Right from the word “go”, she comes off as a force to be reckoned with. She knows the job, possesses 20% of a company’s shares and becomes a member of the board, ultimately all to investigate some unlawful gunrunning activities. Interestingly, Steed supplied the money for her to procure that 20%, which is interesting considering he clearly has more money than one might expect as a public servant. (Apparently, he used £50,000 of his own money to help Cathy’s case!)
This is an episode chock full of confident and intelligent people too. The Brigadier, besides running a company, suspects Cathy of being a spy, though the idea is basically dismissed. (She’s also an expert marksman, Brigadier!) Cade is a man ready to do business and plays hardball to achieve his aims. A major contrast to the character he played in The Prisoner; he played The Rook in Checkmate. Bernard Kay plays Karl who is determined to move the illicit guns and he’s a smooth customer as well. (Unsurprising; he was one of the most likeable characters in Doctor Who’s Colony in Space!) That might be one of the most appealing things about this episode; everyone is skilled at what they do. The only one I didn’t like was the man who was cheating on his wife with his secretary and forcing her to cheat on her boyfriend, but that was the nature of the character. Not to mention, I loved that she fought back against him. Again, all of these people seem to be 3-dimensional and that was refreshing. I think the biggest fail was that of Cathy herself as she sneaks around wearing her coat over her shoulders. Why not just put it on so you’re more mobile, or drop it altogether to remove the added burden? But that’s a mild, almost playful, criticism. When she breaks into the boat and gets attacked by Karl, she bests him easily. He even looks a bit shocked by the whole ordeal. I can hardly mock Gale! In fact, I’ll go a step further with the positive comments about the characters in this story: when Gale is being questioned by the police, that dialogue bears the trademark of equals conversing, even though Cathy is a potential suspect in a murder. It’s a dynamite portrayal of competent people doing what they are good at. (I did consider that if Gale had been found guilty, surely the agency for which she and Steed work would have released her!)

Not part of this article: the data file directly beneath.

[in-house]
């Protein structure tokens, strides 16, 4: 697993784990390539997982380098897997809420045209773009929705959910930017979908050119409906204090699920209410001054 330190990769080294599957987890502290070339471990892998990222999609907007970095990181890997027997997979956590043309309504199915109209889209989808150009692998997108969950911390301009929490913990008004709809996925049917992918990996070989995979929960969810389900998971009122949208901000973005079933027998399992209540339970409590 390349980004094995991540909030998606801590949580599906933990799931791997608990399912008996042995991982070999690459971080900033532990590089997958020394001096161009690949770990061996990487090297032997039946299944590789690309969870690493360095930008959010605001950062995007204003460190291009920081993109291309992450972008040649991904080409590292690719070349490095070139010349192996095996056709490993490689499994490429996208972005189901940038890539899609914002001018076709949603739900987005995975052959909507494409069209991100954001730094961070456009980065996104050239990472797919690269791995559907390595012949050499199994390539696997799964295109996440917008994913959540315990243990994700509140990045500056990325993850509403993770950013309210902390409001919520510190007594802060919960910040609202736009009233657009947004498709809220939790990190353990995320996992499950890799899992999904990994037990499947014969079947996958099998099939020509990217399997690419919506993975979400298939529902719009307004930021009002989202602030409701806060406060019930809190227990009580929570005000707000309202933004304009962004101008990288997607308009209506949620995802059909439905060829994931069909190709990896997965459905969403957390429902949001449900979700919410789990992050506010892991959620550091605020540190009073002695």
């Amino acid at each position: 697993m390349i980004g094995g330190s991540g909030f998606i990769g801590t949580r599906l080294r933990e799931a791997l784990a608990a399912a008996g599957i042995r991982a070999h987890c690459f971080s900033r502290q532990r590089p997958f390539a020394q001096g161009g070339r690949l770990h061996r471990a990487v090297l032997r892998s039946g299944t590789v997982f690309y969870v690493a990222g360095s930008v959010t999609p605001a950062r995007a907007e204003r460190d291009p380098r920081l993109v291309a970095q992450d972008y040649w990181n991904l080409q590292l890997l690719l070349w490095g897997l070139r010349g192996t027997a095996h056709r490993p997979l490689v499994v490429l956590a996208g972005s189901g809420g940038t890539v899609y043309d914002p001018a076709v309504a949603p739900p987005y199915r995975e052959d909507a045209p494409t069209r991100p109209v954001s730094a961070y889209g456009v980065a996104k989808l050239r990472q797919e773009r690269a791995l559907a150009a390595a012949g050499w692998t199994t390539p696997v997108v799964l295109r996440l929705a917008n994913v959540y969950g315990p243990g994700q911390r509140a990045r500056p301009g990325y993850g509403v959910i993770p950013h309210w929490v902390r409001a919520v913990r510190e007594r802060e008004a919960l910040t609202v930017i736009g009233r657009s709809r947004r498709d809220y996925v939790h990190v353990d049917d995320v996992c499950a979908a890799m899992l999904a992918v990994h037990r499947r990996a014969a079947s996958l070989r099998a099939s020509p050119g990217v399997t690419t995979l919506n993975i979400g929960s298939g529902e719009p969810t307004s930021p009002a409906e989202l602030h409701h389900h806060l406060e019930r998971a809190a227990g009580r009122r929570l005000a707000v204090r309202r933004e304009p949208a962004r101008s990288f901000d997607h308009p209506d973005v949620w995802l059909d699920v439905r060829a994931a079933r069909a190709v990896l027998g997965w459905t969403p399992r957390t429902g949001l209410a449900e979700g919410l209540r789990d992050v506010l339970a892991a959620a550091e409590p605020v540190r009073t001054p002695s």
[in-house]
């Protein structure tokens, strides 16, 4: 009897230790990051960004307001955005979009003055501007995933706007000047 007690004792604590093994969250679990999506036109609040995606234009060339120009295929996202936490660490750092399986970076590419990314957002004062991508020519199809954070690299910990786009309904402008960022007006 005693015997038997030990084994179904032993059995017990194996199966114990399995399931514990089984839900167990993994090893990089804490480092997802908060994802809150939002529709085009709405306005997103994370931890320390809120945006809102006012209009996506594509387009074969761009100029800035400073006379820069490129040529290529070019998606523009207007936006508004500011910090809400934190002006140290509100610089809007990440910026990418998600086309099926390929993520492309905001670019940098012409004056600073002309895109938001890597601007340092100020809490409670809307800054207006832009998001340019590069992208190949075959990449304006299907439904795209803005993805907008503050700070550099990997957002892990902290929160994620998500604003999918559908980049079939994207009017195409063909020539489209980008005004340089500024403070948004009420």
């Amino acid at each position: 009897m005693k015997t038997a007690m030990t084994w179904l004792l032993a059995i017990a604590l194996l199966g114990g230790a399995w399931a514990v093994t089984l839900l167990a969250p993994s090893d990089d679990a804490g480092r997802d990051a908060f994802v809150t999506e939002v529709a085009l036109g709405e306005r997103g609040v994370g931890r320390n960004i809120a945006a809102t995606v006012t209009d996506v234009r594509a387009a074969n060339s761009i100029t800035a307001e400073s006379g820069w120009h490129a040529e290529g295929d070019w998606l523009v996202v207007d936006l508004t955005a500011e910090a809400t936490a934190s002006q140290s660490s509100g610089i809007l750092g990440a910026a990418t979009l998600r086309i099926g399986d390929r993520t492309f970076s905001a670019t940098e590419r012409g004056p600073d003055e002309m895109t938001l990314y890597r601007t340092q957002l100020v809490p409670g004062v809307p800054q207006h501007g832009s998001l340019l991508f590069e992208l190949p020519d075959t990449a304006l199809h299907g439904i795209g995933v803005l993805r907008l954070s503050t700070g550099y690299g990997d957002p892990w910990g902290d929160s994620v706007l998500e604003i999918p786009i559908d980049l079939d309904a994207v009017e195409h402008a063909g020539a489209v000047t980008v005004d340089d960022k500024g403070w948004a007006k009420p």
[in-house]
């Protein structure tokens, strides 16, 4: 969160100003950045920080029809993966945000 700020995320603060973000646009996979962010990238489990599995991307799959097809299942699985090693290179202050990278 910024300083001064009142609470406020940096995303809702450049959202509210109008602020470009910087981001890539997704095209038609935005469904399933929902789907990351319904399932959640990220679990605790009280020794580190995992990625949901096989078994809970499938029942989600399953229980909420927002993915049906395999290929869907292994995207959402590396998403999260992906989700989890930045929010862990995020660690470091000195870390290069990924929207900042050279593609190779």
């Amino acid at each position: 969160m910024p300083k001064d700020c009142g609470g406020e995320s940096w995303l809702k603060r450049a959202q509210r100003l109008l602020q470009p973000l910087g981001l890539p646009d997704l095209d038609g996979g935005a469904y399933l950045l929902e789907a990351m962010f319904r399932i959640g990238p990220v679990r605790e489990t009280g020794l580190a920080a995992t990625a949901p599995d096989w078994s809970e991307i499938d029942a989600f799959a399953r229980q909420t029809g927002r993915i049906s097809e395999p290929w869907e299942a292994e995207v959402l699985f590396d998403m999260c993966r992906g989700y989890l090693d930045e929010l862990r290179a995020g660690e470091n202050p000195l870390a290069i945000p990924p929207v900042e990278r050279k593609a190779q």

I also credit the writing in this episode for another, perhaps more subtle reason. Cade is very unaffected by the death of other people and when called out on it, tells Cathy that he would not mourn the death of people who make their money selling weapons. It’s a fairly innocuous comment but it really made me think and considering this is a product of over 50 years ago, I’m highly impressed. These are people making a living off the weapons that kill other people; why mourn the passing of them? That might sound very anti-gun, but it’s not; I’m just taking the equally pragmatic approach of not mourning for people doing bad things.
The episode has a fantastic ending with Cathy confronting the person who has been committing the murders. While I knew what she was doing – with less than 10 minutes to wrap the episode, I had little doubt that we were getting our resolution – Cathy’s act is perfectly executed. She lets the would-be assassin think she’s in harm’s way, only to surprise both viewer and assassin with a rifle loaded with blanks. I admit I laughed at the fact that the assassin takes 4 shots before acknowledging that Cathy was failing to show injury. Cathy confidently pulls a gun on her assailant and the case is solved.
I know the series, like most any, will have ups and downs, but I’m amazed at the variation from one episode to the next. For a moment, I had lost interest in pressing on, now I can’t wait to dive into the next one. Let’s hope this momentum continues. For this one, they scored a Bullseye! ML
Read next in the Junkyard… The Avengers: Mission to Montreal